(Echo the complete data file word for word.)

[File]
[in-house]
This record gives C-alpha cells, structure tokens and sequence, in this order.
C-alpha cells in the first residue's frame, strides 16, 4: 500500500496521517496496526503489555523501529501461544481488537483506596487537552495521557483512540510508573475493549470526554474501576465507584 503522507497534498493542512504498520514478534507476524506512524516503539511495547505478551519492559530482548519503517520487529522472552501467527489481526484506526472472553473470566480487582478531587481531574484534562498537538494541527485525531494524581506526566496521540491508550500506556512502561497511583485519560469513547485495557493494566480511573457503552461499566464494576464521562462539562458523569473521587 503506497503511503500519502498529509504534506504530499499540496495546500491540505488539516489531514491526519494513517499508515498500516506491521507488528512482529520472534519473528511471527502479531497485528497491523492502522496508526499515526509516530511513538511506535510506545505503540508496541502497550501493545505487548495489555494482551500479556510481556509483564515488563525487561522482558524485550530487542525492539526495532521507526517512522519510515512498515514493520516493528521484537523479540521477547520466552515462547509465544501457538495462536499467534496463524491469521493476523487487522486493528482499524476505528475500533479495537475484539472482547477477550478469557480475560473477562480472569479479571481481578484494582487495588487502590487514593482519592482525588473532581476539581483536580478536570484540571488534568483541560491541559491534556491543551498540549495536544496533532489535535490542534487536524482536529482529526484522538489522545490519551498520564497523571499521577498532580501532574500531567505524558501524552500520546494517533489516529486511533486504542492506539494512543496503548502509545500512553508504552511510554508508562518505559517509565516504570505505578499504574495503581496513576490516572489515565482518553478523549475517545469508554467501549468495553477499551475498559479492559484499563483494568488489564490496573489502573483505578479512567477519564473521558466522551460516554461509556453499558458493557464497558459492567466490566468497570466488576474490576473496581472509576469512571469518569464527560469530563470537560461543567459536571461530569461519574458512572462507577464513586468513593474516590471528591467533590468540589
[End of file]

[in-house]
This record gives C-alpha cells, structure tokens and sequence, in this order.
C-alpha cells in the first residue's frame, strides 16, 4: 500500500496521517496496526503489555523501529501461544481488537483506596487537552495521557483512540510508573475493549470526554474501576465507584 503522507497534498493542512504498520514478534507476524506512524516503539511495547505478551519492559530482548519503517520487529522472552501467527489481526484506526472472553473470566480487582478531587481531574484534562498537538494541527485525531494524581506526566496521540491508550500506556512502561497511583485519560469513547485495557493494566480511573457503552461499566464494576464521562462539562458523569473521587 503506497503511503500519502498529509504534506504530499499540496495546500491540505488539516489531514491526519494513517499508515498500516506491521507488528512482529520472534519473528511471527502479531497485528497491523492502522496508526499515526509516530511513538511506535510506545505503540508496541502497550501493545505487548495489555494482551500479556510481556509483564515488563525487561522482558524485550530487542525492539526495532521507526517512522519510515512498515514493520516493528521484537523479540521477547520466552515462547509465544501457538495462536499467534496463524491469521493476523487487522486493528482499524476505528475500533479495537475484539472482547477477550478469557480475560473477562480472569479479571481481578484494582487495588487502590487514593482519592482525588473532581476539581483536580478536570484540571488534568483541560491541559491534556491543551498540549495536544496533532489535535490542534487536524482536529482529526484522538489522545490519551498520564497523571499521577498532580501532574500531567505524558501524552500520546494517533489516529486511533486504542492506539494512543496503548502509545500512553508504552511510554508508562518505559517509565516504570505505578499504574495503581496513576490516572489515565482518553478523549475517545469508554467501549468495553477499551475498559479492559484499563483494568488489564490496573489502573483505578479512567477519564473521558466522551460516554461509556453499558458493557464497558459492567466490566468497570466488576474490576473496581472509576469512571469518569464527560469530563470537560461543567459536571461530569461519574458512572462507577464513586468513593474516590471528591467533590468540589